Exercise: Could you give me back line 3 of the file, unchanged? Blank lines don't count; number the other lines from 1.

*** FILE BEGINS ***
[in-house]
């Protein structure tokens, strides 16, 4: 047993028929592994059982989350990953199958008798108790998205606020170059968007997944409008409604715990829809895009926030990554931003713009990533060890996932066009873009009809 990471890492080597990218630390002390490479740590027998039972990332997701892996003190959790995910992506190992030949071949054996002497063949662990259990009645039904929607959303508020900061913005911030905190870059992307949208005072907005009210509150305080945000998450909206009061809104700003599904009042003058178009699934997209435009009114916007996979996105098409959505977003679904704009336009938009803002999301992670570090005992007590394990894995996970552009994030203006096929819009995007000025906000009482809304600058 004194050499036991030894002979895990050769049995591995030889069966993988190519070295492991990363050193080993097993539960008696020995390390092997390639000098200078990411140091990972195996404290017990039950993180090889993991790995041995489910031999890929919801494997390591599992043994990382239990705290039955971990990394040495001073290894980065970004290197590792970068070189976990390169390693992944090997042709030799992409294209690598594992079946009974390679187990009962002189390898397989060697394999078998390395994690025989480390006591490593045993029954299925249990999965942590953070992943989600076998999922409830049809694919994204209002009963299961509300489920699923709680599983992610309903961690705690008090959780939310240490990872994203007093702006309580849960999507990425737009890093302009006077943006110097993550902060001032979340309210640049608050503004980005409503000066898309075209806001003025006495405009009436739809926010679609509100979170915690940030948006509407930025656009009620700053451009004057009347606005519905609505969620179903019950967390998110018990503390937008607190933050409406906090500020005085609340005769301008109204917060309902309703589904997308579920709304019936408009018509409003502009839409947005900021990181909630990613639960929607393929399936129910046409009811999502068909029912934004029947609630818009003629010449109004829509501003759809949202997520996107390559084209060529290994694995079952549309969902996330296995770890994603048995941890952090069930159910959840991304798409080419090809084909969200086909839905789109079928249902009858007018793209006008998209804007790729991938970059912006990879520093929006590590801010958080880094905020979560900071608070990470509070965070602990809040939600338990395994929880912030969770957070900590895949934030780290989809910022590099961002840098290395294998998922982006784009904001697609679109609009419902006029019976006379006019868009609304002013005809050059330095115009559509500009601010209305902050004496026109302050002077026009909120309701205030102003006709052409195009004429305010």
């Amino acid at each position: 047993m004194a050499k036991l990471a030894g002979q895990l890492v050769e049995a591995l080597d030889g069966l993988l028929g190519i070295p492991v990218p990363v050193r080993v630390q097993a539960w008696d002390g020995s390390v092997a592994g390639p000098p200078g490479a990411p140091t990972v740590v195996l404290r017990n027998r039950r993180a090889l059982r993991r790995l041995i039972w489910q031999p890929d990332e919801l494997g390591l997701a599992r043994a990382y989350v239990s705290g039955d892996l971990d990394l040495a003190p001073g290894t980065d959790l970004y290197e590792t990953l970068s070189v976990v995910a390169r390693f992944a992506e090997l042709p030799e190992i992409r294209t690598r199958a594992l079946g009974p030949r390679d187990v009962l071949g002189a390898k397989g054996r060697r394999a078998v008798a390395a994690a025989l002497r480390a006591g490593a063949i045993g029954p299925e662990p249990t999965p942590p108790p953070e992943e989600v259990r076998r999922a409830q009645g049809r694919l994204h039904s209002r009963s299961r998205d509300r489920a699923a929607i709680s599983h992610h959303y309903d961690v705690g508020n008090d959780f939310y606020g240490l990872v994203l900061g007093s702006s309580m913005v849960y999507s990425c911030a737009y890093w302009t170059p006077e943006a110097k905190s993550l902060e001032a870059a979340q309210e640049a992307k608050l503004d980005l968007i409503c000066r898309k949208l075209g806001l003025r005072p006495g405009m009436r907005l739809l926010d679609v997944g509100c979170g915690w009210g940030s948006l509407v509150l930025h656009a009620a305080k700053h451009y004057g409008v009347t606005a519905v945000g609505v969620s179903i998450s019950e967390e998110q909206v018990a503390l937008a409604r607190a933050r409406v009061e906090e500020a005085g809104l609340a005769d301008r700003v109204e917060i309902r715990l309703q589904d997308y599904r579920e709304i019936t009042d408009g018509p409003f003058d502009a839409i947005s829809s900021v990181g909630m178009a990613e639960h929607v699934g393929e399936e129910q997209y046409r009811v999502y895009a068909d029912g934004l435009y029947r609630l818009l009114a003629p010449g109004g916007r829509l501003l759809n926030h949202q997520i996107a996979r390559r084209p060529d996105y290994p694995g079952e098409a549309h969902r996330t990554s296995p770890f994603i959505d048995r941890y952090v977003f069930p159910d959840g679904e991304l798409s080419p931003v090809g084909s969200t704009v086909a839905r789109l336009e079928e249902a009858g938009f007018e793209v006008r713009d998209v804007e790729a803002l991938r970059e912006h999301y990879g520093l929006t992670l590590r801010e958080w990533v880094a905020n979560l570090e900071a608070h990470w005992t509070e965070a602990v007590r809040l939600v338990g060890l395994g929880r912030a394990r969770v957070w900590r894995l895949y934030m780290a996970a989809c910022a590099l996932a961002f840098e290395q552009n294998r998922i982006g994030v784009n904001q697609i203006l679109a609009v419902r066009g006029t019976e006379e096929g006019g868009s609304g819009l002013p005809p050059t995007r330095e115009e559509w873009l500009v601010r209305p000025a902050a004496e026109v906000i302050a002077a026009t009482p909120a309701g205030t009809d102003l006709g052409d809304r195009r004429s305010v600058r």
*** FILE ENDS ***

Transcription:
């Amino acid at each position: 047993m004194a050499k036991l990471a030894g002979q895990l890492v050769e049995a591995l080597d030889g069966l993988l028929g190519i070295p492991v990218p990363v050193r080993v630390q097993a539960w008696d002390g020995s390390v092997a592994g390639p000098p200078g490479a990411p140091t990972v740590v195996l404290r017990n027998r039950r993180a090889l059982r993991r790995l041995i039972w489910q031999p890929d990332e919801l494997g390591l997701a599992r043994a990382y989350v239990s705290g039955d892996l971990d990394l040495a003190p001073g290894t980065d959790l970004y290197e590792t990953l970068s070189v976990v995910a390169r390693f992944a992506e090997l042709p030799e190992i992409r294209t690598r199958a594992l079946g009974p030949r390679d187990v009962l071949g002189a390898k397989g054996r060697r394999a078998v008798a390395a994690a025989l002497r480390a006591g490593a063949i045993g029954p299925e662990p249990t999965p942590p108790p953070e992943e989600v259990r076998r999922a409830q009645g049809r694919l994204h039904s209002r009963s299961r998205d509300r489920a699923a929607i709680s599983h992610h959303y309903d961690v705690g508020n008090d959780f939310y606020g240490l990872v994203l900061g007093s702006s309580m913005v849960y999507s990425c911030a737009y890093w302009t170059p006077e943006a110097k905190s993550l902060e001032a870059a979340q309210e640049a992307k608050l503004d980005l968007i409503c000066r898309k949208l075209g806001l003025r005072p006495g405009m009436r907005l739809l926010d679609v997944g509100c979170g915690w009210g940030s948006l509407v509150l930025h656009a009620a305080k700053h451009y004057g409008v009347t606005a519905v945000g609505v969620s179903i998450s019950e967390e998110q909206v018990a503390l937008a409604r607190a933050r409406v009061e906090e500020a005085g809104l609340a005769d301008r700003v109204e917060i309902r715990l309703q589904d997308y599904r579920e709304i019936t009042d408009g018509p409003f003058d502009a839409i947005s829809s900021v990181g909630m178009a990613e639960h929607v699934g393929e399936e129910q997209y046409r009811v999502y895009a068909d029912g934004l435009y029947r609630l818009l009114a003629p010449g109004g916007r829509l501003l759809n926030h949202q997520i996107a996979r390559r084209p060529d996105y290994p694995g079952e098409a549309h969902r996330t990554s296995p770890f994603i959505d048995r941890y952090v977003f069930p159910d959840g679904e991304l798409s080419p931003v090809g084909s969200t704009v086909a839905r789109l336009e079928e249902a009858g938009f007018e793209v006008r713009d998209v804007e790729a803002l991938r970059e912006h999301y990879g520093l929006t992670l590590r801010e958080w990533v880094a905020n979560l570090e900071a608070h990470w005992t509070e965070a602990v007590r809040l939600v338990g060890l395994g929880r912030a394990r969770v957070w900590r894995l895949y934030m780290a996970a989809c910022a590099l996932a961002f840098e290395q552009n294998r998922i982006g994030v784009n904001q697609i203006l679109a609009v419902r066009g006029t019976e006379e096929g006019g868009s609304g819009l002013p005809p050059t995007r330095e115009e559509w873009l500009v601010r209305p000025a902050a004496e026109v906000i302050a002077a026009t009482p909120a309701g205030t009809d102003l006709g052409d809304r195009r004429s305010v600058r």